The fascia is a connective tissue structure that surrounds the muscles, internal organs, blood vessels and nerves, binding them together. Fascia consists mainly of collagen, such as ligaments and tendons.
What are the functions of the fascia?
The fascia provides an environment allowing muscles to move relative to one another and transmit muscle movement to the bones. It also provides mobile wrapping for the nerves and blood vessels that pass through and in-between muscles, as well as positions the various viscera.
This manual therapy technique was developed in Italy by physiotherapist Luigi Stecco and doctors Carla Stecco and Antonio Stecco. The method has evolved over the past 35 years thanks to cadaver dissection, ultrasound analysis and clinical observation. The different treatment regions are divided into particular points termed “centers of coordination” as well as complex movement patterns that center around joint and muscle dysfunction.
How does fascial manipulation work?
The Fascial Manipulation technique is a biomechanical model that helps us to understand the role of fascia in musculoskeletal disorders. It helps find and treat abnormal adhesions, or “densifications”, that are usually associated with certain injuries. These adhesions often change the transmission of force through the muscles and tendons, causing constant or recurrent pain.
The foundation of this technique lies in the discovery of problematic fascia areas related to a specific limited movement and pain location. Once the limited or painful movement is discovered, the practitioner manipulates this densification or adhesion by creating prolonged friction over the area, which can be painful. By eliminating these adhesions through fascial manipulation, the transmission of force returns to normal and movement is restored along with a rapid decrease in pain.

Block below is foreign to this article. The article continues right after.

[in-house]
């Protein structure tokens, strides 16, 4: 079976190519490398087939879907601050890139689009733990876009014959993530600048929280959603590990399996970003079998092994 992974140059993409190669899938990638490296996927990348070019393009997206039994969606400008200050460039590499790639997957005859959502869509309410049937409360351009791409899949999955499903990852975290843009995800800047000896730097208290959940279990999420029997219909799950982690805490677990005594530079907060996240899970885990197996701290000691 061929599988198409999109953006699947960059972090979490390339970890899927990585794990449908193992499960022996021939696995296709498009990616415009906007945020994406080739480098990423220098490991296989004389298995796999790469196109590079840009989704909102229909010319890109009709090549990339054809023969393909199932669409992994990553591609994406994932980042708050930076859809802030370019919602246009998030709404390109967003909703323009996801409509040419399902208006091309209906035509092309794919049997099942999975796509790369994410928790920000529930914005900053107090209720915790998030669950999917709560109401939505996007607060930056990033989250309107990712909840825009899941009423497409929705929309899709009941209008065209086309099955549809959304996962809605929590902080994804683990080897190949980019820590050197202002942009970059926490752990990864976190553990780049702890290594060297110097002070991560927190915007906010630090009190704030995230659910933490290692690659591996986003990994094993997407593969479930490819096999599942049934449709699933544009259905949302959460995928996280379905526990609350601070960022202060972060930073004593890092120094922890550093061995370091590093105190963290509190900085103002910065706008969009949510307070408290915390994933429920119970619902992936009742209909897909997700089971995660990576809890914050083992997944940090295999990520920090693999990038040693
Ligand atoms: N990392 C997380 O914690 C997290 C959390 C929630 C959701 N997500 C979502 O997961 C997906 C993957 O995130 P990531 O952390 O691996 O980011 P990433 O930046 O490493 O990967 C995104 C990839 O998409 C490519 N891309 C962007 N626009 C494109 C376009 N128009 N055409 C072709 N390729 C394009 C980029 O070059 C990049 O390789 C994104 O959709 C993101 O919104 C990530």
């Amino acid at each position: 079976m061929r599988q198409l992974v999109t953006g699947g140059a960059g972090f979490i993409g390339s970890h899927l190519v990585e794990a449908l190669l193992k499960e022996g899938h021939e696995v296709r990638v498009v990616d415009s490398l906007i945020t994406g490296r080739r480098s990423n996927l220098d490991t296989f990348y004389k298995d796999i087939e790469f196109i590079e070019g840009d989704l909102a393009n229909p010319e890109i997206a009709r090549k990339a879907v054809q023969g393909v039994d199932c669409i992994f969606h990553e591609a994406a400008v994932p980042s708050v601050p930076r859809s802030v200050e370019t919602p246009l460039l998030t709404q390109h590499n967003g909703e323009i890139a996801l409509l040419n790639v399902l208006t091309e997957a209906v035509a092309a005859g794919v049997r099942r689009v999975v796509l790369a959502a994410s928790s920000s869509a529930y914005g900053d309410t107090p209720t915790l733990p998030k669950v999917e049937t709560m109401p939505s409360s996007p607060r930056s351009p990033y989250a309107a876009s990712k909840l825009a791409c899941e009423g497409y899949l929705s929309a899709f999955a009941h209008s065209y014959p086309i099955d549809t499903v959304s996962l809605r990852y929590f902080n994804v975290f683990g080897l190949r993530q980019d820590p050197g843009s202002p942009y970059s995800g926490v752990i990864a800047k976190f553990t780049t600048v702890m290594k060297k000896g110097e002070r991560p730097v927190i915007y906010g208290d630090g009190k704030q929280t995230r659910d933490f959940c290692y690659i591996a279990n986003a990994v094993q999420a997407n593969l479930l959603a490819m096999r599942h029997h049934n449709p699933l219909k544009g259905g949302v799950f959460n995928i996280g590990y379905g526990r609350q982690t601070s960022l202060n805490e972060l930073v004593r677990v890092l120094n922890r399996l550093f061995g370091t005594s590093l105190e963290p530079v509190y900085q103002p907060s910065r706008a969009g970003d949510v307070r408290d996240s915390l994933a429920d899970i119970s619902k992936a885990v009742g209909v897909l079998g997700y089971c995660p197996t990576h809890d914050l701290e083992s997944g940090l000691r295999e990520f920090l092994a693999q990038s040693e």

Fascial Distortion Model
Dr. Stephen Typaldos, D.O., Osteopath, developed the Fascial Distortion Model (FDM). It’s called a “model” because it’s not a technique.
It’s actually a treatment model in which virtually all soft-tissue lesions or musculoskeletal disorders are treated. They are treated through one or more of the 6 different types of connective tissue alterations of the body (Triggerbands, Continuum Distortions, Herniated Trigger points, Folding Distortions, Tectonic Fixings and Cylinder Distortions).
The FDM consists of a detailed physical assessment leading to an accurate diagnosis, while providing objective results.
Verbal and physical patient descriptions, associated to the mechanism of injury and relevant orthopedic tests lead the practitioner to the appropriate form of soft tissue treatment.